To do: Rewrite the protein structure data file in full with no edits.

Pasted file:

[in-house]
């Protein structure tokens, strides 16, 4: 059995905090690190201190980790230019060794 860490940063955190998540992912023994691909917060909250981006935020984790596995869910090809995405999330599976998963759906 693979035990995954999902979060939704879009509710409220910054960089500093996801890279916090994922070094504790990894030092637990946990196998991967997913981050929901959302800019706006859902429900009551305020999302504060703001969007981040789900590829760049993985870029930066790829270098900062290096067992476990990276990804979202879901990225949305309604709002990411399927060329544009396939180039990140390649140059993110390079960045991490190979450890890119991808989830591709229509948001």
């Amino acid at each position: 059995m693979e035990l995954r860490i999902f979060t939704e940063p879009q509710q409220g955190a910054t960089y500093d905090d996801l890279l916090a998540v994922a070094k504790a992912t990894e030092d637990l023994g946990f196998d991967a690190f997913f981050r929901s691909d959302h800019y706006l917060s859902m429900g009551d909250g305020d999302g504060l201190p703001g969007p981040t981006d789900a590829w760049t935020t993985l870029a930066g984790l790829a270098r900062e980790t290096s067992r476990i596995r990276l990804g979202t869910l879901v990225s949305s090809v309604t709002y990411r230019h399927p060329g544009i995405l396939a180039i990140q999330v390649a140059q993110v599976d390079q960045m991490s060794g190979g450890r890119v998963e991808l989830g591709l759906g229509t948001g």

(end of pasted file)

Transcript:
[in-house]
């Protein structure tokens, strides 16, 4: 059995905090690190201190980790230019060794 860490940063955190998540992912023994691909917060909250981006935020984790596995869910090809995405999330599976998963759906 693979035990995954999902979060939704879009509710409220910054960089500093996801890279916090994922070094504790990894030092637990946990196998991967997913981050929901959302800019706006859902429900009551305020999302504060703001969007981040789900590829760049993985870029930066790829270098900062290096067992476990990276990804979202879901990225949305309604709002990411399927060329544009396939180039990140390649140059993110390079960045991490190979450890890119991808989830591709229509948001």
């Amino acid at each position: 059995m693979e035990l995954r860490i999902f979060t939704e940063p879009q509710q409220g955190a910054t960089y500093d905090d996801l890279l916090a998540v994922a070094k504790a992912t990894e030092d637990l023994g946990f196998d991967a690190f997913f981050r929901s691909d959302h800019y706006l917060s859902m429900g009551d909250g305020d999302g504060l201190p703001g969007p981040t981006d789900a590829w760049t935020t993985l870029a930066g984790l790829a270098r900062e980790t290096s067992r476990i596995r990276l990804g979202t869910l879901v990225s949305s090809v309604t709002y990411r230019h399927p060329g544009i995405l396939a180039i990140q999330v390649a140059q993110v599976d390079q960045m991490s060794g190979g450890r890119v998963e991808l989830g591709l759906g229509t948001g």